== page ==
In Focus

Behind The Design: A delicate control of visual thresholds

Teleisha Thomas

Teleisha Thomas

June 2023

Discover a harmonious blend of Victorian elegance and contemporary innovation with this beautiful home nestled in the heart of South Yarra. 

We sat down with the current owners, Ruth and Cormac, to discuss the secrets behind the thoughtful build, lovingly designed to grow with their family and enjoyed throughout all seasons.

Ruth, together with her husband Cormac, desired a home that could meet their family’s growing needs and enjoy Australian indoor/outdoor lifestyle. Their pursuit of a larger home aligned perfectly with the arrival of 25 Fawkner Street, and commissioned architects, Workshop Architects, to create the family home of their dreams.

The young family recently decided to relocate to Ireland to connect with their relatives but they couldn’t be happier with the outcome of the build and the time they spent and memories they made at Fawkner Street.

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25 Fawkner Street, South Yarra is currently on the market with Nathan Waterson from Jellis Craig Stonnington.View Property Here. Contact Nathan for more details. M 0439 905 188

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The modern extension was designed by Workshop Architects. What was the brief for this project and what aspects of the build were most important to you?

We worked with Workshop Architecture on our previous house, so we established a great working relationship with James and Peter, whereby we all understood and trusted one another. We asked them to design something with wow-factor, something striking and special – but also something that would work for us in a practical way as a family. They delivered both in spades and the renovation was shortlisted for the Houses Awards in 2018.

For simplicity, we wanted to work within the existing envelope of space from the 1980s extension. Peter had an idea based on Japanese architecture, which meant that you had to move around a space to see the different elements of it. As they said;

Circulation as the primary idea, it seeks to entice the occupant from one space to the next. Axial views are deliberately denied, inviting the viewer to discover that which lies beyond.

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So, when you walk down the central hallway, you don’t see the garden immediately, you must move further to open the vistas. The opacity of the double-height windows creates a completely different feel when compared to ‘glass box’ renovations. Whilst our space is square-ish, the design creates a lot more visual interest and unique perspectives.

Tell us about the use of wooden panelling throughout the home and its significant impact on the overall aesthetic and atmosphere. Why did you choose that feature?

The first house we renovated in Nicholson Street contained light-coloured wood panelling with a darker wood contrast. That suited that house which was south facing with smaller rooms. When we came to Fawkner Street - with all the light and space that it had - I suggested to James that we reverse it. Melbourne experiences dark winter days and bright sunny summer days. The panelling creates warmth for the winter and a counterpoint for the light in the summer. The carpenters were masterful, and the staircase in particular is a special feature of the house.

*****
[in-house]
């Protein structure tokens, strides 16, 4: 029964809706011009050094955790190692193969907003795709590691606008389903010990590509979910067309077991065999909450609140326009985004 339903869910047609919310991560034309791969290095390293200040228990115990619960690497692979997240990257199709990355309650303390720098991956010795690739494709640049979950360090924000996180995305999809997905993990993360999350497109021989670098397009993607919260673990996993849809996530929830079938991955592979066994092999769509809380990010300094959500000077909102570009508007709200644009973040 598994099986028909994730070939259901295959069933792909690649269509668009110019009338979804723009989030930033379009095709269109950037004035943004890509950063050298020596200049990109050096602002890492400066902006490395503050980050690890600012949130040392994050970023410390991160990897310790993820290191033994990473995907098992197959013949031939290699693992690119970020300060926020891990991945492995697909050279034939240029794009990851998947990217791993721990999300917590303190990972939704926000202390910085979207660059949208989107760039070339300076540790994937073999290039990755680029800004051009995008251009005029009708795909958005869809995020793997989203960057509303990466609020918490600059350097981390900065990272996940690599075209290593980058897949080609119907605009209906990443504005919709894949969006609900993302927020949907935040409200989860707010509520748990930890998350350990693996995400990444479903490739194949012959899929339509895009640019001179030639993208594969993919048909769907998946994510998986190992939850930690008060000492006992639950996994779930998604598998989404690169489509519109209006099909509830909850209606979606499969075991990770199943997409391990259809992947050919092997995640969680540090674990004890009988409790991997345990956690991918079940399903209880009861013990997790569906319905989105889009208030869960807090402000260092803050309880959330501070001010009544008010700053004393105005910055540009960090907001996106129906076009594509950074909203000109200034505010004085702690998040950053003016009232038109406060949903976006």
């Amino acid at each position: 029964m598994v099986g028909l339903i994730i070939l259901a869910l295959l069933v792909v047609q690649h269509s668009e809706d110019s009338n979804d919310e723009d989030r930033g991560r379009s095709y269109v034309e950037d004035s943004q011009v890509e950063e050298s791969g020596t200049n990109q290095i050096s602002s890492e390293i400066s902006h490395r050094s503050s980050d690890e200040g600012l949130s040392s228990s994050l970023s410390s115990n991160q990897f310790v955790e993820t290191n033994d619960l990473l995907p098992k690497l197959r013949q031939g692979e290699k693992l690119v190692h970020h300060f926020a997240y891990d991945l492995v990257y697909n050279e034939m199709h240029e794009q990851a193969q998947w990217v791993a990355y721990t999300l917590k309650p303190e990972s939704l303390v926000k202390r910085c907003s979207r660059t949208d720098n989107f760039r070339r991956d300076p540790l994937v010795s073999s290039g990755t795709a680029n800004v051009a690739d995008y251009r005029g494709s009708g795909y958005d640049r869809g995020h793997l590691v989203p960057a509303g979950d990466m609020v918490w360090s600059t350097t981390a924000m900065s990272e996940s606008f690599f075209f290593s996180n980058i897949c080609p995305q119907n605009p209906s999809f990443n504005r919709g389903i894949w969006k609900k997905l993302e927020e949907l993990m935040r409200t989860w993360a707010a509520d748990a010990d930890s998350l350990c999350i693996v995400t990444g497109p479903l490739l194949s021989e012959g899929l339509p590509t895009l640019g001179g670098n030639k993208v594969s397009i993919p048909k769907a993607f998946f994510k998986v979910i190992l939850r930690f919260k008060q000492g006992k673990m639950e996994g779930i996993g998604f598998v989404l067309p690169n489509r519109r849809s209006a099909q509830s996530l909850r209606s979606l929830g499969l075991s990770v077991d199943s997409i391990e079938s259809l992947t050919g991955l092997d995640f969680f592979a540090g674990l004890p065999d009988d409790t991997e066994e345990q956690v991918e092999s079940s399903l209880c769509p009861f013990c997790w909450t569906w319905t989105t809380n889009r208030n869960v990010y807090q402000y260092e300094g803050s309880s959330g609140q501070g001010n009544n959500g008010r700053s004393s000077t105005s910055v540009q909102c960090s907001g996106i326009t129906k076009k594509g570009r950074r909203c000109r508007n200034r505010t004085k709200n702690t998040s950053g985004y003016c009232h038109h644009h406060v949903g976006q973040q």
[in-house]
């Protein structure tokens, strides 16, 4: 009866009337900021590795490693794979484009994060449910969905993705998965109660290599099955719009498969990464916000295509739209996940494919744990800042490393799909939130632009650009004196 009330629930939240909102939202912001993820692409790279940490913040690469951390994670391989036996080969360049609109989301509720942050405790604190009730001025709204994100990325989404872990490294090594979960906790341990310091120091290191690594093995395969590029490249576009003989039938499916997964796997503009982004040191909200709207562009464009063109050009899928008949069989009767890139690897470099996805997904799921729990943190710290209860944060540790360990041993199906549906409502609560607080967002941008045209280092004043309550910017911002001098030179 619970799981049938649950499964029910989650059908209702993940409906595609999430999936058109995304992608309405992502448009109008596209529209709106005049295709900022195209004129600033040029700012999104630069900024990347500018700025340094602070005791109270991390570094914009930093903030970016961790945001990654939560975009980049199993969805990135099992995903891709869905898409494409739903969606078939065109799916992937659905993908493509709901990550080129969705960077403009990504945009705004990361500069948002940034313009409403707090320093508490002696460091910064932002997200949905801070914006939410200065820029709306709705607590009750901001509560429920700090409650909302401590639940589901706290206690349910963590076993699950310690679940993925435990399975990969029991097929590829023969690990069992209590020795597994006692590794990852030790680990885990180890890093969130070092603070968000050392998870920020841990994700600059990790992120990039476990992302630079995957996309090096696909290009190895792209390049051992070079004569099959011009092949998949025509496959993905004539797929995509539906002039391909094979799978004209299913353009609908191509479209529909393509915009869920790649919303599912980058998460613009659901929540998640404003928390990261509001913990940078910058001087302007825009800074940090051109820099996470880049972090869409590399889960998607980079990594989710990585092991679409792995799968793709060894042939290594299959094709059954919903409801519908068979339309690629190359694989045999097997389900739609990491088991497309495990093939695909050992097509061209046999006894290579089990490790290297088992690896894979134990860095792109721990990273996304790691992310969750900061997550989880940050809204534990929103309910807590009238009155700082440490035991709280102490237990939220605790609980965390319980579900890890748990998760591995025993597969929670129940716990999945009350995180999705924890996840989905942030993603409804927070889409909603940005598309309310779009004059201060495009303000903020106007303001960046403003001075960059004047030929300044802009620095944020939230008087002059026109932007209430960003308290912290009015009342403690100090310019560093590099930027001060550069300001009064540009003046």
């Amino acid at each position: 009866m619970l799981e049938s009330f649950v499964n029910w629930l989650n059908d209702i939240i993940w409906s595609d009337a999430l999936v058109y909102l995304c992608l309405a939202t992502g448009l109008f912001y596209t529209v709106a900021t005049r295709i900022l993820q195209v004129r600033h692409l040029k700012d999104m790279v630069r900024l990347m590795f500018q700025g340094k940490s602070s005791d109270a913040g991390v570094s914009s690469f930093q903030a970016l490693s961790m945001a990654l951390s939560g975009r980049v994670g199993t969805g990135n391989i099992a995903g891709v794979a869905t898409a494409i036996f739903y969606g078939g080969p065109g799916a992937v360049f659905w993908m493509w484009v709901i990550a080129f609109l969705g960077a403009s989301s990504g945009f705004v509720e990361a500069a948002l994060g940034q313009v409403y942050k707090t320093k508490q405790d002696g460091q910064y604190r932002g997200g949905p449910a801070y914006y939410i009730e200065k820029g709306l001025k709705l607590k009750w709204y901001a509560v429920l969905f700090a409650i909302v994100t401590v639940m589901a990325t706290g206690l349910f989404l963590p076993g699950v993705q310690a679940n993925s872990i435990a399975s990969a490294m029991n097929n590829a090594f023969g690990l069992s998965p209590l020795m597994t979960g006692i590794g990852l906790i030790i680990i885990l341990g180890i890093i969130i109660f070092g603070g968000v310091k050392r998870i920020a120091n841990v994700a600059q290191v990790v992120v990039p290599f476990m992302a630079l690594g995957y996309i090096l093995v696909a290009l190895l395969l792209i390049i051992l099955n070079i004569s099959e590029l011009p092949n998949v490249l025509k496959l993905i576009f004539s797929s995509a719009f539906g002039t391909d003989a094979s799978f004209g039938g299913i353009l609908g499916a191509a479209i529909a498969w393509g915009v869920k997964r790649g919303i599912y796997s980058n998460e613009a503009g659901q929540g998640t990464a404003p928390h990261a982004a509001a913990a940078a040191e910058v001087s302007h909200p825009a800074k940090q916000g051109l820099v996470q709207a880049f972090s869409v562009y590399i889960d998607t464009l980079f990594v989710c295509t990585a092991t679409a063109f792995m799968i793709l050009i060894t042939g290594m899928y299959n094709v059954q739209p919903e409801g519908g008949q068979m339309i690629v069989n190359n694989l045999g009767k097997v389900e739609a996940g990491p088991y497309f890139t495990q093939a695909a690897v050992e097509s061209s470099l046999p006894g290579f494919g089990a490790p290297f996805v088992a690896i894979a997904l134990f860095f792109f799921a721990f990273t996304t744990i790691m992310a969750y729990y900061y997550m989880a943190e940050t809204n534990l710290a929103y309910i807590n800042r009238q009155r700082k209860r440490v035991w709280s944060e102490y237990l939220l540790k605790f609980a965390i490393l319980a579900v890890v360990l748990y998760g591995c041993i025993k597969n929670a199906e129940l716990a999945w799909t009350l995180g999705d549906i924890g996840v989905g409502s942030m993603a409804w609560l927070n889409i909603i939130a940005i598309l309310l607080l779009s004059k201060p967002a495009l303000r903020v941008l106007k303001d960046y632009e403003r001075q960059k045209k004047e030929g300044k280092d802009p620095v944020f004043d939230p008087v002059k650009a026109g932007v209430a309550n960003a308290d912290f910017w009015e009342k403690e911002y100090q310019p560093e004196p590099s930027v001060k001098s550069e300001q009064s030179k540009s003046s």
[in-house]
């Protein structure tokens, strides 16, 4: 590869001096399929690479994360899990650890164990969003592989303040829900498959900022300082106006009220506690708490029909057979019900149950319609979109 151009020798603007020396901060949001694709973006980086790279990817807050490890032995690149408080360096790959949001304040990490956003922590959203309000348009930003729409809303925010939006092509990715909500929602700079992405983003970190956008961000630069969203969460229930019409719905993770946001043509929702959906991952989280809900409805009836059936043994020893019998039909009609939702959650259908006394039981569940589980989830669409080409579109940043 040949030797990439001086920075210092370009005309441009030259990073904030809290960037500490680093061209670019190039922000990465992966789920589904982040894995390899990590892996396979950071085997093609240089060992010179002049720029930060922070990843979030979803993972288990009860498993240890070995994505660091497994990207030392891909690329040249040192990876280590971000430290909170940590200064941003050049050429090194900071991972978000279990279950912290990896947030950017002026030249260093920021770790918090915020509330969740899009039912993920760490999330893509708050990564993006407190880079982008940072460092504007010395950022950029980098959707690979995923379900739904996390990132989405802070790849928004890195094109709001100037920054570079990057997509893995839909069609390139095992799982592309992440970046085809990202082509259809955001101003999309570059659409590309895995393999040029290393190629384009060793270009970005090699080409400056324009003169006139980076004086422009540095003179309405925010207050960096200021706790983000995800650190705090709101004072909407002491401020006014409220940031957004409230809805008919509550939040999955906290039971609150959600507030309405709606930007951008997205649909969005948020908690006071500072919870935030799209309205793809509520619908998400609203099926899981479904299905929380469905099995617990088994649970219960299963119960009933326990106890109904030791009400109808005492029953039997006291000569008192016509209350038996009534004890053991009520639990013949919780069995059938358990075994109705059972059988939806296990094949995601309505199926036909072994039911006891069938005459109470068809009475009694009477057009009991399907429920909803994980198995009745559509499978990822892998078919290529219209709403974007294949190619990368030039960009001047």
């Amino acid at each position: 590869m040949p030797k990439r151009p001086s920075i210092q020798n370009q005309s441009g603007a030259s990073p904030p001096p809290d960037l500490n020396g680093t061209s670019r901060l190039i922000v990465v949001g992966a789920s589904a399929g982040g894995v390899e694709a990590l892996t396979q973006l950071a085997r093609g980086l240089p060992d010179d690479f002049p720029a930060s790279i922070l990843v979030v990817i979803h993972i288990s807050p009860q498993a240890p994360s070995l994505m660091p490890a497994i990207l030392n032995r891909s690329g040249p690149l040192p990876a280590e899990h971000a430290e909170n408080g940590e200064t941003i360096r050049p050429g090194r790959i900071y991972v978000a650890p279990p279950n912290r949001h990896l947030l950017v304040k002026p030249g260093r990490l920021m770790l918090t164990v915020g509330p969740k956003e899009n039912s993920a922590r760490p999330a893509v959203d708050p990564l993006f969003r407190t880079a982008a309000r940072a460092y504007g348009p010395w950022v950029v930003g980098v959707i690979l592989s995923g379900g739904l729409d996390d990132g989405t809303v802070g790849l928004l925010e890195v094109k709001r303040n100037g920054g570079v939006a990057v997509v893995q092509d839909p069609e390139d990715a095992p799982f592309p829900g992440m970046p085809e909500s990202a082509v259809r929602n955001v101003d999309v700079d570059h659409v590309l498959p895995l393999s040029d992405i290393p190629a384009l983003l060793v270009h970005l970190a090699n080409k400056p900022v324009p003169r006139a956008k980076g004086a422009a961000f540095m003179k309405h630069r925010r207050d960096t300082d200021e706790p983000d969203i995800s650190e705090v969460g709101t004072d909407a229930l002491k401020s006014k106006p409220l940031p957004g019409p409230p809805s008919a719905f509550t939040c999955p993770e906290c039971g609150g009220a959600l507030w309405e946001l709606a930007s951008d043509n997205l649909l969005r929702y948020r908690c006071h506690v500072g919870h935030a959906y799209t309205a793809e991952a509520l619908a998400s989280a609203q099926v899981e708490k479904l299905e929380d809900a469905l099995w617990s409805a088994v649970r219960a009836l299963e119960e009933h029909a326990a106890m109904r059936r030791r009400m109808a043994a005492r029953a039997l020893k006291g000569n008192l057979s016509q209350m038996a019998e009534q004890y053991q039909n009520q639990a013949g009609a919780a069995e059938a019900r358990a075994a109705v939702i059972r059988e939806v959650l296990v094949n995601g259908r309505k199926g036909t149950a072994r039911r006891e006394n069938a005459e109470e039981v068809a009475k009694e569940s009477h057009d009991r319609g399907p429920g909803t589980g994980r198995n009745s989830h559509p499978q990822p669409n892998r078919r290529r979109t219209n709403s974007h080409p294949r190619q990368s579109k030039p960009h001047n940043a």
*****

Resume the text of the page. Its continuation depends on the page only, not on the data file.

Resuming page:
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Were there any unexpected discoveries or hidden gems that were revealed during the renovation process?

The house has a cellar! If wine is not your drop, the space is handy for storage and keeps everything very dry. We also co-opted it to hide away all our AV equipment, which is connected to the cabling that was installed throughout the whole house. This meant that we could use the storage in the house in a more effective manner. Also, under the stairs is a lovely big space which the kids made into a cubby at times, so we put a light fixture in there.

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Were there any particular design considerations or materials used to bridge the transition between the Victorian house and the modern extension?

Yes! The old extension had double doors that lead through to the rear of the house. They were not original and were quite flimsy. Right at the very end of the renovation, James came up with the idea of the rolled steel archway in the hall. It was tricky to install, but I was delighted with how it came out and how it marks the threshold between the old and the new space. It was a brilliant idea, the cherry on top. Over the course of the two renovations, I learned that the thresholds really matter. Our architects worked hard to bridge those thresholds and make them appear seamless.

What are three words you would use to describe the property?




Can you discuss the overall impact the renovation has had on your daily life and the functionality of the home?

For the time we lived there it gave us a beautiful space to live and be in as a family. I am jealous of the new buyers of 25 Fawkner Street; they are lucky indeed.

The pool was a great space to play in with the kids, we spent hours in there. We also threw parties and opened up the whole house. On the AV front, we installed a speaker system that meant we could play music anywhere - including the pool speakers.

Another useful aspect is the curtain we put around the mezzanine playroom. This makes it possible to be used by guests as a bedroom or for a sleepover with a gang of kids.

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